Congress may also amend the Policy Act to provide the U.S. greater tools to respond to challenges to Hong Kong’s autonomy. One piece of legislation already introduced, the Hong Kong Human Rights and Democracy Act of 2019,3 would add a requirement for the Secretary of State to certify annually that Hong Kong remains “sufficiently autonomous to justify special treatment by the United States,” would require the Department of Commerce to produce annual reports examining whether Hong Kong is deserving of special treatment with respect to export controls, and would allow for financial sanctions against individuals responsible for abductions, detentions, or renditions from Hong Kong to Mainland China.4 To date, the proposed legislation has been referred to relevant Congressional committees for further consideration; it is unclear where it will go from there. It could be expedited should events require. Moreover, Congressional action, if or when taken, could build pressure for and help justify actions the President could otherwise take unilaterally to suspend or adjust Hong Kong’s treatment under the Policy Act.
Is U.S. action imminent?
U.S. Congressional leaders have made forceful statements in support of peaceful protests and have introduced legislation to amend the Policy Act in response.
Though these developments should be of serious concern to any government interested in Hong Kong’s long-term stability, it is unlikely that the United States will take significant action to try to influence Beijing’s posture towards Hong Kong at this time. Beyond the significant economic impact of formally determining that Hong Kong is no longer autonomous for purposes of the Policy Act, such an action would ironically have the unintended consequence of strongly countering U.S. interests in seeing Hong Kong retain its autonomy and rule of law. As Former Chief Secretary Anson Chan noted in March 2019, “withdrawal of Hong Kong’s special status under the Policy Act, even if only partially at first, would be a body-blow to Hong Kong’s economy, international standing and perceptions that One Country Two Systems remains a reality.”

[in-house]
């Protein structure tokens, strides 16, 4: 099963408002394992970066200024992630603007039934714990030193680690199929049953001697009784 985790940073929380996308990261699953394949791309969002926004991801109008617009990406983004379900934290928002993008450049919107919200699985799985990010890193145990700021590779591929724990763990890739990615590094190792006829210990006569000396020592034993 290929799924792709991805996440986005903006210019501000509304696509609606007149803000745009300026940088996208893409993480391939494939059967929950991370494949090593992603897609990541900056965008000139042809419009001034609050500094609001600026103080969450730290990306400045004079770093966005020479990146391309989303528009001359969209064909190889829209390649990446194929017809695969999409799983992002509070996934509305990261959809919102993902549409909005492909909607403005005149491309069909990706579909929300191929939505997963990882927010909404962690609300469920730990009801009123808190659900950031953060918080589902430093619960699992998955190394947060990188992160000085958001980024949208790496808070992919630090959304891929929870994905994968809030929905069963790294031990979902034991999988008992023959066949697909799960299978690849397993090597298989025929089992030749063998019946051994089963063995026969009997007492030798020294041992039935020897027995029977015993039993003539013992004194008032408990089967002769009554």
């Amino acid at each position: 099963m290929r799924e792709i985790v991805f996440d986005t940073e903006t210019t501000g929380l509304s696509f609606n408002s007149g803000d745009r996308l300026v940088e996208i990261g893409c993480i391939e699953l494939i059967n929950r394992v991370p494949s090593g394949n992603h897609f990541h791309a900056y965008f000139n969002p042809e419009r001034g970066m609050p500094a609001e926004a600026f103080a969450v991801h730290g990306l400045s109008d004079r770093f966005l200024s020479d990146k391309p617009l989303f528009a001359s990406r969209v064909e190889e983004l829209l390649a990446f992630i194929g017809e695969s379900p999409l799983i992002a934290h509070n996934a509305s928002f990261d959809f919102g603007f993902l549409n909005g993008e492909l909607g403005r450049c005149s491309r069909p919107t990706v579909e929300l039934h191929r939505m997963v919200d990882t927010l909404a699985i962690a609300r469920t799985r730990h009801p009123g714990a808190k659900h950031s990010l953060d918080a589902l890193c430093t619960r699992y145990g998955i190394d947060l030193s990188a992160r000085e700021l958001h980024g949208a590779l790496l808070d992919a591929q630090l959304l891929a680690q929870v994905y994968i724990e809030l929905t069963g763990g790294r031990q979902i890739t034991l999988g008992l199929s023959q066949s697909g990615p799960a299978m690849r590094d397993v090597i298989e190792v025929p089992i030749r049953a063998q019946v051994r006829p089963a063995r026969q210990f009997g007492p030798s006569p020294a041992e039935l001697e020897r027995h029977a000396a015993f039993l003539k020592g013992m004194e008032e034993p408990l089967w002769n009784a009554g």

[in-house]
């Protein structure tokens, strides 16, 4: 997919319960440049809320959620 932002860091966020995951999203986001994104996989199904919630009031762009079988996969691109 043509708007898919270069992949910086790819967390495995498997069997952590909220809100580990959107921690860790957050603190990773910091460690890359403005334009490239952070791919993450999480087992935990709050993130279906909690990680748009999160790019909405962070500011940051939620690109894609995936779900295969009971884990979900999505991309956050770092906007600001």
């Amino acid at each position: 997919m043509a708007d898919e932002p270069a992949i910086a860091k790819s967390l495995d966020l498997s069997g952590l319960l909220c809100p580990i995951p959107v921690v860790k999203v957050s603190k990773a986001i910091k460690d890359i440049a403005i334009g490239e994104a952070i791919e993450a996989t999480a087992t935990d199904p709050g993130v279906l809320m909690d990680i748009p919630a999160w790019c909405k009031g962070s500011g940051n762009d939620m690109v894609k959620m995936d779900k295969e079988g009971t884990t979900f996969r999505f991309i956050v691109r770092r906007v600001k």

Hong Kong, however, is on Washington’s radar now, and U.S. officials may watch even more carefully for signs that Hong Kong’s autonomy is slipping. Beijing’s response to the public demonstrations that continue in Hong Kong to date will be a key test, closely followed by U.S. legislators and other officials.
Hong Kong faces a critical moment. In terms of trade, investment and finance, all sides must recognize that a loss of Hong Kong’s autonomy risks losses for everyone.
- Hong Kong ranked 4th overall on the World Bank’s 2019 Ease of Doing Business Scale; according to Transparency International, in 2018, Hong Kong ranked as the 14th least corrupt economy in the world based on perceived level of public sector corruption.
- Tong, “Hong Kong’s Role in the Indo-Pacific Economy,” February 27, 2019
- A separate bill introduced by Senator Ted Cruz, the Hong Kong Policy Reevaluation Act of 2019, is solely focused on amending the United States-Hong Kong Policy Act to require the U.S. Secretary of State to report to Congress on how Beijing uses Hong Kong to circumvent the laws of the United States. S.1824, 116th Cong. (2019).
- Hong Kong Human Rights and Democracy Act of 2019, S. 1838, 116th Cong. (2019). In addition, the proposed law reaffirms the principles of the 1992 Act; authorizes the revocation of visas for those involved in abductions, detentions, and renditions, and requires the President to produce reports including planned responses in the event that Hong Kong does amend its extradition law or enacts a national security bill under Article 23 of the Basic Law.